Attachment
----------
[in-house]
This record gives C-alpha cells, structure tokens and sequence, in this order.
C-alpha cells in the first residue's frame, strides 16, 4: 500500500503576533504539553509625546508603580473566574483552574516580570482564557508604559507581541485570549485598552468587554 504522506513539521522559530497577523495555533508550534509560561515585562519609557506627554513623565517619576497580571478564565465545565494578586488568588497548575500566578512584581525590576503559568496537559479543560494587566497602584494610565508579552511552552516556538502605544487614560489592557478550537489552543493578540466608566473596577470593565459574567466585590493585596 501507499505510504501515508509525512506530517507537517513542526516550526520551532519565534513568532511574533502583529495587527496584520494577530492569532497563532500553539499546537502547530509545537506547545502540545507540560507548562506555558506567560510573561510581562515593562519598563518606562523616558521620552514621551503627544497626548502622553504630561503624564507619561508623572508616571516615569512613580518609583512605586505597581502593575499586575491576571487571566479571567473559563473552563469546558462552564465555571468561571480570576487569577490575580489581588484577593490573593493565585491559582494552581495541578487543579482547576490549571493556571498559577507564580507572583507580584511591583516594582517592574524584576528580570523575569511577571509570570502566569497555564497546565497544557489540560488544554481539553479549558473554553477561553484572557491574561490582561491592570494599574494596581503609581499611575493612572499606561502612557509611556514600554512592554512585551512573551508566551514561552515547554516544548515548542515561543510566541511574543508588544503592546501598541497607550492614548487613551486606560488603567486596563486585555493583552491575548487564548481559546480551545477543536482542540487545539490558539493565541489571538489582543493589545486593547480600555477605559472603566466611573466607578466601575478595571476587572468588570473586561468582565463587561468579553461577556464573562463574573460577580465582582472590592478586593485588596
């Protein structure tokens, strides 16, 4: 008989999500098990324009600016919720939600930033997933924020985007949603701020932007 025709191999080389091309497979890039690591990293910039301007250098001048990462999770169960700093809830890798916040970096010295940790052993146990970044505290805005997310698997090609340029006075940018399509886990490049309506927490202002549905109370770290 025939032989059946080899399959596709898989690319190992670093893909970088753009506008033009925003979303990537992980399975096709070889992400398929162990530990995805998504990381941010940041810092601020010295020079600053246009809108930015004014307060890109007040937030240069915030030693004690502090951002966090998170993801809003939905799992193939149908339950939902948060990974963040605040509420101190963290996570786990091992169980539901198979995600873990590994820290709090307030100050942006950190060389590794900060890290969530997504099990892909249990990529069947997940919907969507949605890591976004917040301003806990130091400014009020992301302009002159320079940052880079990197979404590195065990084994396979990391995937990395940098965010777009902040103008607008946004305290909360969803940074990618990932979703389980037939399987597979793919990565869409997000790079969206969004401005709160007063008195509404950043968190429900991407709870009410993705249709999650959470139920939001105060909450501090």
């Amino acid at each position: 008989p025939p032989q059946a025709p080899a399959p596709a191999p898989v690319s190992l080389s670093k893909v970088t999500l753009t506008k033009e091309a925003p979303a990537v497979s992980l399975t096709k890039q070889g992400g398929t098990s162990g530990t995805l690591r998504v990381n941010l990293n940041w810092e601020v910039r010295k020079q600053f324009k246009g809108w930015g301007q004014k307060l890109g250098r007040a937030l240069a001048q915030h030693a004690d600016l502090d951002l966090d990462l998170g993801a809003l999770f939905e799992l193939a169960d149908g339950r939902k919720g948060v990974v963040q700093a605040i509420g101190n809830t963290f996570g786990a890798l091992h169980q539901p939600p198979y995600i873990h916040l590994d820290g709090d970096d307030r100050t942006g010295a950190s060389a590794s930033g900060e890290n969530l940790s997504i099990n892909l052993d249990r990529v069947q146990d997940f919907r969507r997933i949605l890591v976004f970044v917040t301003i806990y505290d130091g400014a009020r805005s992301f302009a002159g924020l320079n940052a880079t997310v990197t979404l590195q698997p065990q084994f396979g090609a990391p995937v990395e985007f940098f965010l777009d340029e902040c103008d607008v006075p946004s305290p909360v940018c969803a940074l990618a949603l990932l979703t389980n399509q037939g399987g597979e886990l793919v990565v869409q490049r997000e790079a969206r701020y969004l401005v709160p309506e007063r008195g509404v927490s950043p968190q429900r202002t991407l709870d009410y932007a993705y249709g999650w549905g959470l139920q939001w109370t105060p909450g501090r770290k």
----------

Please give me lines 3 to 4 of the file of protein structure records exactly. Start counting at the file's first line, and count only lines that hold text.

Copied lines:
C-alpha cells in the first residue's frame, strides 16, 4: 500500500503576533504539553509625546508603580473566574483552574516580570482564557508604559507581541485570549485598552468587554 504522506513539521522559530497577523495555533508550534509560561515585562519609557506627554513623565517619576497580571478564565465545565494578586488568588497548575500566578512584581525590576503559568496537559479543560494587566497602584494610565508579552511552552516556538502605544487614560489592557478550537489552543493578540466608566473596577470593565459574567466585590493585596 501507499505510504501515508509525512506530517507537517513542526516550526520551532519565534513568532511574533502583529495587527496584520494577530492569532497563532500553539499546537502547530509545537506547545502540545507540560507548562506555558506567560510573561510581562515593562519598563518606562523616558521620552514621551503627544497626548502622553504630561503624564507619561508623572508616571516615569512613580518609583512605586505597581502593575499586575491576571487571566479571567473559563473552563469546558462552564465555571468561571480570576487569577490575580489581588484577593490573593493565585491559582494552581495541578487543579482547576490549571493556571498559577507564580507572583507580584511591583516594582517592574524584576528580570523575569511577571509570570502566569497555564497546565497544557489540560488544554481539553479549558473554553477561553484572557491574561490582561491592570494599574494596581503609581499611575493612572499606561502612557509611556514600554512592554512585551512573551508566551514561552515547554516544548515548542515561543510566541511574543508588544503592546501598541497607550492614548487613551486606560488603567486596563486585555493583552491575548487564548481559546480551545477543536482542540487545539490558539493565541489571538489582543493589545486593547480600555477605559472603566466611573466607578466601575478595571476587572468588570473586561468582565463587561468579553461577556464573562463574573460577580465582582472590592478586593485588596
């Protein structure tokens, strides 16, 4: 008989999500098990324009600016919720939600930033997933924020985007949603701020932007 025709191999080389091309497979890039690591990293910039301007250098001048990462999770169960700093809830890798916040970096010295940790052993146990970044505290805005997310698997090609340029006075940018399509886990490049309506927490202002549905109370770290 025939032989059946080899399959596709898989690319190992670093893909970088753009506008033009925003979303990537992980399975096709070889992400398929162990530990995805998504990381941010940041810092601020010295020079600053246009809108930015004014307060890109007040937030240069915030030693004690502090951002966090998170993801809003939905799992193939149908339950939902948060990974963040605040509420101190963290996570786990091992169980539901198979995600873990590994820290709090307030100050942006950190060389590794900060890290969530997504099990892909249990990529069947997940919907969507949605890591976004917040301003806990130091400014009020992301302009002159320079940052880079990197979404590195065990084994396979990391995937990395940098965010777009902040103008607008946004305290909360969803940074990618990932979703389980037939399987597979793919990565869409997000790079969206969004401005709160007063008195509404950043968190429900991407709870009410993705249709999650959470139920939001105060909450501090």